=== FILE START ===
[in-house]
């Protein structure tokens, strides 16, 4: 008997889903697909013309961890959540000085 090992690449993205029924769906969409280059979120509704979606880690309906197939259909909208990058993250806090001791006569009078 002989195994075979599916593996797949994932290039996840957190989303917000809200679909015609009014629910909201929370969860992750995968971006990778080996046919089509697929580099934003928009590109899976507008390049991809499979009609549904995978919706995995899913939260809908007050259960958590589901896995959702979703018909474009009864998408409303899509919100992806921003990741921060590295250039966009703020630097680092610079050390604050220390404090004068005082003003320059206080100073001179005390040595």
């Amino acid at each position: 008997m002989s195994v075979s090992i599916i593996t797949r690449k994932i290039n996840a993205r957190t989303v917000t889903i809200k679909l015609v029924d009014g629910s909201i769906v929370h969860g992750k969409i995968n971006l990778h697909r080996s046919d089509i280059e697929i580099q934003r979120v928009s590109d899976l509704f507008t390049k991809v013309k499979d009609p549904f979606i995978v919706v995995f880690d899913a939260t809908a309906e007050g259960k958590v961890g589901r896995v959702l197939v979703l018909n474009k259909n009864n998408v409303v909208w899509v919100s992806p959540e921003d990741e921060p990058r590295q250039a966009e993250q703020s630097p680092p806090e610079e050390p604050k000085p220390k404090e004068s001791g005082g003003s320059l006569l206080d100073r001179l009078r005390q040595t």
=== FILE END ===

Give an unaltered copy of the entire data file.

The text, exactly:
[in-house]
């Protein structure tokens, strides 16, 4: 008997889903697909013309961890959540000085 090992690449993205029924769906969409280059979120509704979606880690309906197939259909909208990058993250806090001791006569009078 002989195994075979599916593996797949994932290039996840957190989303917000809200679909015609009014629910909201929370969860992750995968971006990778080996046919089509697929580099934003928009590109899976507008390049991809499979009609549904995978919706995995899913939260809908007050259960958590589901896995959702979703018909474009009864998408409303899509919100992806921003990741921060590295250039966009703020630097680092610079050390604050220390404090004068005082003003320059206080100073001179005390040595």
């Amino acid at each position: 008997m002989s195994v075979s090992i599916i593996t797949r690449k994932i290039n996840a993205r957190t989303v917000t889903i809200k679909l015609v029924d009014g629910s909201i769906v929370h969860g992750k969409i995968n971006l990778h697909r080996s046919d089509i280059e697929i580099q934003r979120v928009s590109d899976l509704f507008t390049k991809v013309k499979d009609p549904f979606i995978v919706v995995f880690d899913a939260t809908a309906e007050g259960k958590v961890g589901r896995v959702l197939v979703l018909n474009k259909n009864n998408v409303v909208w899509v919100s992806p959540e921003d990741e921060p990058r590295q250039a966009e993250q703020s630097p680092p806090e610079e050390p604050k000085p220390k404090e004068s001791g005082g003003s320059l006569l206080d100073r001179l009078r005390q040595t």